Only one other birder came by during my entire 4 hours at the beach, which seemed odd for a first-ever twitchable American Mew--which of course is a likely split. WEATHER: Strong E or ESE winds, 20-25 mph, temperatures 35-38 F, alternating light rain, light snow, light sleet, and clear. Overcast most of the time but bright overcast for a very brief period.
Submitted from eBird for iOS, version 1.6.40
Species
22 species (+2 other taxa) total
6
Brant (Atlantic)
4
Canada Goose

harbor

2
Common Eider
45
Surf Scoter
5
White-winged Scoter (North American)
50
scoter sp.
1
Common Goldeneye

female

6
Red-breasted Merganser
1
Horned Grebe
6
Northern Gannet
125
Double-crested Cormorant
Breeding Code
NB Nest Building (Confirmed)
60
Purple Sandpiper

60 on rock offshore, sheltering on leeward side

2
Laughing Gull

*uncommon in Norfolk Co. in early spring; adults; photos

© Marshall Iliff

nice lineup of American Mew (front), Ring-billed, and Laughing

Age:
Adult
Sex:
Sex Unknown

© Marshall Iliff

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note European Mew just right of the Laughing

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1
Mew Gull (European)

***rare; adult; clean white head, eye dark brown with little pupil contrast, faint reddish orbital ring, size close to Ring-billed, clean yellow bill with faint ghost of ring on bill. Photos of spread wing confirm ssp. ID, notably showing narrow white tips to inner primaries that were notably narrower than secondary tips. Banded with blue band on left leg reading 74J and metal band (worn? No number obvious) on right which has been reported to Eurring.

Interestingly it fed both above the wave line and in the foam washed up by higher waves, as well as the wrack zone (rarely) like the American Mew, but seemed much more willing to feed in the wash zone of the waves, spending a fair amount of the time wading, swimming, or hover-pattering on the surface almost like a storm-petrel. The American Mew never did this latter behavior.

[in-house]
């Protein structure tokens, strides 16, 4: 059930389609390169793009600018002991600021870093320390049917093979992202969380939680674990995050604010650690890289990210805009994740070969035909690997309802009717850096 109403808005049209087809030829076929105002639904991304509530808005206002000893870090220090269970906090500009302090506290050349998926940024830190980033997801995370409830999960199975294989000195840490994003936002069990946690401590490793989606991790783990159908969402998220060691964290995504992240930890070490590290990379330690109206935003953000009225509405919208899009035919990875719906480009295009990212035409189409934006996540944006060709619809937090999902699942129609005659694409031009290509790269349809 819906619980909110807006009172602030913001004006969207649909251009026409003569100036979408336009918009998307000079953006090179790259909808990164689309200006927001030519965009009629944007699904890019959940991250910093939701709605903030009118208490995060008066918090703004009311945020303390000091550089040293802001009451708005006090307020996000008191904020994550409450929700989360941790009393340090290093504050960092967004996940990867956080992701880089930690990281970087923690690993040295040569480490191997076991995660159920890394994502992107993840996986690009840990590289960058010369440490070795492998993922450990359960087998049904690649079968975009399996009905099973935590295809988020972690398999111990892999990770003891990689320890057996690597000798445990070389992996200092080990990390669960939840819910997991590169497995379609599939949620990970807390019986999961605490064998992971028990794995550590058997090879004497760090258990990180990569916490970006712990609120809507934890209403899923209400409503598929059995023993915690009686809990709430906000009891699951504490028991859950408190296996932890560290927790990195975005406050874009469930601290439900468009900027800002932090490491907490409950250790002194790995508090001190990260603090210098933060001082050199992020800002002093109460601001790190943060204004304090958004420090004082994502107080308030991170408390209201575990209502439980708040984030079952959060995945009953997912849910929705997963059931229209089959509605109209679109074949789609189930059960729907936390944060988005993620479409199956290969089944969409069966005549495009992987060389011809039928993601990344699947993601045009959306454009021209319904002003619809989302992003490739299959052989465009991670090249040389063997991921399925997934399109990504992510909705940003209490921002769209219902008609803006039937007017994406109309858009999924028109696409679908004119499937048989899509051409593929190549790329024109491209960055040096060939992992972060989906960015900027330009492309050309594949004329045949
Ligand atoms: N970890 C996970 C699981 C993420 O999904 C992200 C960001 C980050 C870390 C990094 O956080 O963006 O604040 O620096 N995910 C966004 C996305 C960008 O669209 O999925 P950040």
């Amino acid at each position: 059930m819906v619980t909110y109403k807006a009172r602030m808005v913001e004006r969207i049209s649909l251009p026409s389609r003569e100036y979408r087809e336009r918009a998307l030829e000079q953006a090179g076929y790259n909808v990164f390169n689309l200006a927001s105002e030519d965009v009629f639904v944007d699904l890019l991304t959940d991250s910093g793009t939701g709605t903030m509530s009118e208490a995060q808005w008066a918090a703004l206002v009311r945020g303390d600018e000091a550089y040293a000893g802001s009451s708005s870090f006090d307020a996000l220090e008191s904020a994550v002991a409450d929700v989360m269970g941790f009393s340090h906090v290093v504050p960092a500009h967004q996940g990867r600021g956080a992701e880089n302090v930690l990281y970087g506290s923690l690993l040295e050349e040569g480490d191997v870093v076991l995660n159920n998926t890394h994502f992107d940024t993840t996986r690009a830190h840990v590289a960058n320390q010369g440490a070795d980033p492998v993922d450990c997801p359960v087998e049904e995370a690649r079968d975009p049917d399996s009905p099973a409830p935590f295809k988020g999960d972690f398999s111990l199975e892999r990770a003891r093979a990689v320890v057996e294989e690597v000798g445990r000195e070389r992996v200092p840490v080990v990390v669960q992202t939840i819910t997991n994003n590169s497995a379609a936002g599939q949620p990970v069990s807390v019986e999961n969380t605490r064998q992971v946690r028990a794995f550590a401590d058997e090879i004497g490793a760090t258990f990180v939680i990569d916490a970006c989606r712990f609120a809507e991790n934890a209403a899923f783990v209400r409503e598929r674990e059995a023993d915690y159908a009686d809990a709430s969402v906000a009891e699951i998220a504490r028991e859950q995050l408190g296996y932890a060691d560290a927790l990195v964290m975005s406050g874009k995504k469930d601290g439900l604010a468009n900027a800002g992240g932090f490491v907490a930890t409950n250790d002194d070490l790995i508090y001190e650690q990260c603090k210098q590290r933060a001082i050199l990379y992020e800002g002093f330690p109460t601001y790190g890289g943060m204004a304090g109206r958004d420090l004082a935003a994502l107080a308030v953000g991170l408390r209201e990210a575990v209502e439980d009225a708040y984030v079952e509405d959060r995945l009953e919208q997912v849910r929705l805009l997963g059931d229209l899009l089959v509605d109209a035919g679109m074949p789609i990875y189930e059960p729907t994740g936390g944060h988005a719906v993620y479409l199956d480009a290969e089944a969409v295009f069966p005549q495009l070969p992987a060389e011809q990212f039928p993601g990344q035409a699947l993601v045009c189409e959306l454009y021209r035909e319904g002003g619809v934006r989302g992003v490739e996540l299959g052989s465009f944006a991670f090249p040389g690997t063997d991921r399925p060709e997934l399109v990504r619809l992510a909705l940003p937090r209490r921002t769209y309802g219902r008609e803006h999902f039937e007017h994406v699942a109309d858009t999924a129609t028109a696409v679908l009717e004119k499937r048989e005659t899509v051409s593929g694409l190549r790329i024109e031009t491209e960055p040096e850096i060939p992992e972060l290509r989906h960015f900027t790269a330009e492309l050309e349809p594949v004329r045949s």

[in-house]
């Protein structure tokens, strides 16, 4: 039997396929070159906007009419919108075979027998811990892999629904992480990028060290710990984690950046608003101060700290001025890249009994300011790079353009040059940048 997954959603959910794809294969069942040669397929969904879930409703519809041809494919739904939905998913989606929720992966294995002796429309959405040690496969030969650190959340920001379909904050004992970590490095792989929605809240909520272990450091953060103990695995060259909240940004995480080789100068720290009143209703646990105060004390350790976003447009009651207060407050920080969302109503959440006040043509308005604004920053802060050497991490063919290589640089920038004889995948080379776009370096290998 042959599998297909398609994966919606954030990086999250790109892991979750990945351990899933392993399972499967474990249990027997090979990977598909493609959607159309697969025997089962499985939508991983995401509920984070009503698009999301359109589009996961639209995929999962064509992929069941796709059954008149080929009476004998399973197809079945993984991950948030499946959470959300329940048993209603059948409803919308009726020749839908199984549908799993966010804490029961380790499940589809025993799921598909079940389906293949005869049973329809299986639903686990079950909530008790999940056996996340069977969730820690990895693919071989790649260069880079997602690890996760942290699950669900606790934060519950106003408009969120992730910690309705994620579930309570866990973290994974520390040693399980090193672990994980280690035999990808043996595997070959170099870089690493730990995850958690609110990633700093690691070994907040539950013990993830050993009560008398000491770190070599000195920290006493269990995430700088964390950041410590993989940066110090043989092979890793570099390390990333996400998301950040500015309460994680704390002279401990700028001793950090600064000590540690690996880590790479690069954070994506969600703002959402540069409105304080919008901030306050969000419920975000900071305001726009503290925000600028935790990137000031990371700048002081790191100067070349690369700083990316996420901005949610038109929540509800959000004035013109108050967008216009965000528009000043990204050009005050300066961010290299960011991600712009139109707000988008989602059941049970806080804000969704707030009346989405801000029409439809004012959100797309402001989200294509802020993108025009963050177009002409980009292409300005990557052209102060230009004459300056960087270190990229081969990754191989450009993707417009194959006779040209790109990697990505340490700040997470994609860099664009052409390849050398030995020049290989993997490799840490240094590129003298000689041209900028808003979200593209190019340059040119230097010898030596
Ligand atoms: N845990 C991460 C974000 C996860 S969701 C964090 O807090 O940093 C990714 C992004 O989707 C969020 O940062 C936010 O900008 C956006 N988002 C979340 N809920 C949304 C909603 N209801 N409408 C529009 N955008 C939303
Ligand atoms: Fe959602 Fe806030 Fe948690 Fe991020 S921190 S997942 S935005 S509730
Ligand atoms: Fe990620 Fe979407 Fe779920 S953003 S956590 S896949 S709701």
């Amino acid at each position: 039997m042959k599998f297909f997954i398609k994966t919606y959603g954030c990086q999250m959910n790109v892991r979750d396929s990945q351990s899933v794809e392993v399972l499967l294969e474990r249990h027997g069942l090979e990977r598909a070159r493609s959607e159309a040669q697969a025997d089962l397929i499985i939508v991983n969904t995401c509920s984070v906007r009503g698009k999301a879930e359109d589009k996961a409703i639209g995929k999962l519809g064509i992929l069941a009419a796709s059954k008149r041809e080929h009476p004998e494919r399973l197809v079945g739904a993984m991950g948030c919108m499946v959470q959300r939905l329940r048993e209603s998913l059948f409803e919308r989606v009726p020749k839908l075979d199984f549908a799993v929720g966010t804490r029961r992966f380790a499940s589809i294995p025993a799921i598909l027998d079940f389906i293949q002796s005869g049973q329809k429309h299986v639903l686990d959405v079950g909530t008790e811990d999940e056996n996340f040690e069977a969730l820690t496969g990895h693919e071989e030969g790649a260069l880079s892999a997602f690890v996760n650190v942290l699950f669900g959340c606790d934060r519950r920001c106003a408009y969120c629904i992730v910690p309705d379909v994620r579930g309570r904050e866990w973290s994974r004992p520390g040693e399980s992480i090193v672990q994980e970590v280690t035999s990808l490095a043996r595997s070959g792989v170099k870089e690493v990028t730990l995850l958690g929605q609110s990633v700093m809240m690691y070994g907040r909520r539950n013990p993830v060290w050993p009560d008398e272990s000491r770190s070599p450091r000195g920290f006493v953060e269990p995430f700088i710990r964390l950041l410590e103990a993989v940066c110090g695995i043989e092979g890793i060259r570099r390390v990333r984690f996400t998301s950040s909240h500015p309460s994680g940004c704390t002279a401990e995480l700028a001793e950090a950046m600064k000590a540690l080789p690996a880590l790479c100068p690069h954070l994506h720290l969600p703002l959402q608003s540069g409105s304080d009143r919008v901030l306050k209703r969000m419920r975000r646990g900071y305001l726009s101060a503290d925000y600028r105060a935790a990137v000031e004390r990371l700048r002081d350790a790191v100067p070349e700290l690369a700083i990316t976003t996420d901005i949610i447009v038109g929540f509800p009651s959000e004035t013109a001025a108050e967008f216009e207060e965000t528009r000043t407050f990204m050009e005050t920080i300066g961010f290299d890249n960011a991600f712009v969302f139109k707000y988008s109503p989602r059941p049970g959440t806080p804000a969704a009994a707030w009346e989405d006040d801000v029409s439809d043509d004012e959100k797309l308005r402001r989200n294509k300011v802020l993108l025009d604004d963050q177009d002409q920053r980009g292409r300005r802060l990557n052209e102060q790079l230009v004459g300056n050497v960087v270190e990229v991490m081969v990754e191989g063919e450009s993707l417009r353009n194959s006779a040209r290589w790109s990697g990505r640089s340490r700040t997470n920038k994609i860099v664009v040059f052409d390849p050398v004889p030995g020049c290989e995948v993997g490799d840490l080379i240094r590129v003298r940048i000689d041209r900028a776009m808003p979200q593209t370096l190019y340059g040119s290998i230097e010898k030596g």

Interestingly, there were additional L. c. canus observed today at Race Point (continuing bird from 12-15 April at least, seen 15 Apr by Liam Waters et al.) and Collins Lake, Schenectady Co., NY

© Marshall Iliff

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© Marshall Iliff

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good underwing shot

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best wing spread from behind

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note band on left leg: blue 74J

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1
Mew Gull (American)

***mega; first or second photo documented state record first found by Vin Zollo at 8:30 this morning. Few along beach in several zones, including the high seaweed wrack where Ring-billeds and others may have been eating sand flies etc., along the edge of the waves almost Sanderling like, and in the foam washed up by the strongest waves, where lots of gulls seemed to be finding food. It never fed in the actual surf, although a couple times when it flew offshore to bathe or join other gulls it seemed to drop down and maybe pick something off the water and a few times when flying over the ocean along the beach it seemed to be kiting and looking for food to drop in on. note the behavioral differences in feeding behavior as compared the the L. c. canus.

Species ID obvious by small size, thin bill without ring, dark eye (dark chocolate iris contrasting with pupil only at best views at close range). Bright red orbital ring starting to show. Head still with some blotchy streaking on rear of head and nape and finer brown streaking around cheek. Olive cast to bill with some smudgy subterminal marks and egs olive-yellow and noticeably duller than nearby Ring-billeds. Compare to L. c. canus which was in high plumage with white head and brighter yellow soft parts.